Biggest Winners and Losers from 2013 Pac-12 Tournament

Sean Bielawski@@SeanBielawskiContributor IIIMarch 17, 2013

Biggest Winners and Losers from 2013 Pac-12 Tournament

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    The Pac-12 tournament moved to Las Vegas for the first time after spending the last 11 years in the Staples Center in Los Angeles.

    The move was a pretty big hit as the games featured more lively atmospheres as well as some great games with dramatic finishes. There were three overtime games and three more games that were decided by three points or fewer.

    This tournament had it all. There were upsets as No. 10 seed Utah made a run to the semifinals. There were fantastic individual performances such as Arizona State’s Jahii Carson’s 34 points in the opening round against Stanford.

    Unfortunately, there was also tough injury luck. UCLA’s Jordan Adams was the lost for the season with a broken foot he suffered in the final play against Arizona.

    In the end, Oregon ended up cutting down the nets, something that was a bit of a surprise given how the Ducks finished the season.

    Here are the biggest winners and losers from the 2013 Pac-12 tournament.

Winner: Oregon

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    Oregon was reeling a bit heading into the Pac-12 tournament, losing its last two games at Colorado and Utah in pretty ugly fashion. The Ducks were outscored by a combined 33 points in those games, but they bounced back to win their first conference tournament title since 2007.

    Along the way, Oregon received a few breaks. Utah upset second-seeded California in the quarterfinals, and the Ducks faced UCLA without Jordan Adams, who went down with a broken foot in Friday’s semifinal.

    Still, the Ducks took advantage and cut down the nets in Las Vegas. Now, they will try to carry that momentum into the NCAA tournament.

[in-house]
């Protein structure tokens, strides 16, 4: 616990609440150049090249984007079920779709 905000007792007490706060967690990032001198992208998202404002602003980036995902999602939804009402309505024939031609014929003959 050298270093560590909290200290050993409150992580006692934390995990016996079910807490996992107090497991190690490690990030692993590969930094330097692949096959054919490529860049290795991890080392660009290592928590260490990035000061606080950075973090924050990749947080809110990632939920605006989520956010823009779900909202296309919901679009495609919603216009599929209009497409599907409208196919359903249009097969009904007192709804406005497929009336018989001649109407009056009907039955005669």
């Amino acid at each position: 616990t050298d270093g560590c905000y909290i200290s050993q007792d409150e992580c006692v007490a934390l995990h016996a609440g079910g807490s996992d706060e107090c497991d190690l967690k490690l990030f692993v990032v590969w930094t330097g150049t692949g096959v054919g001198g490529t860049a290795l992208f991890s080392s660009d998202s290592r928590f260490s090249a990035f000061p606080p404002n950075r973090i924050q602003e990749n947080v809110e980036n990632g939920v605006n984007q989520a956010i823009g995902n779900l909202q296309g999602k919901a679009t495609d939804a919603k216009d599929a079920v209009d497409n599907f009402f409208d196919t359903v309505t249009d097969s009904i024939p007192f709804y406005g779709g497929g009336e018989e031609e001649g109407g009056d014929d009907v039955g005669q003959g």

Loser: UCLA

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    UCLA’s strong tournament run came with a great price as freshman wing Jordan Adams went down Friday night with a season-ending broken foot. The injury occurred on the final play of the game as the Bruins were trying to stop Arizona’s Solomon Hill from forcing overtime.

    Adams had put together arguably his best performance of the season Friday against Arizona. He had 24 points and was the biggest reason the Bruins were able to overcome an 11-point deficit in the second half. At one point, Adams scored 13 straight points for UCLA.

    Now, the Bruins will be without Adams as they enter the NCAA tournament. He is second on the team in scoring at 15.3 points per game and had scored at least 17 points in six of his last eight games.

    There is no sugarcoating it. UCLA’s prospects to make a serious run through March Madness took a big hit when Adams went down.

Winner: Colorado

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    Colorado came out a winner in Las Vegas simply because it did what it had to do to stay on the right side of the NCAA tournament bubble. The Buffaloes got a 74-68 win over Oregon State, avoiding a second loss to the Beavers in less than a week.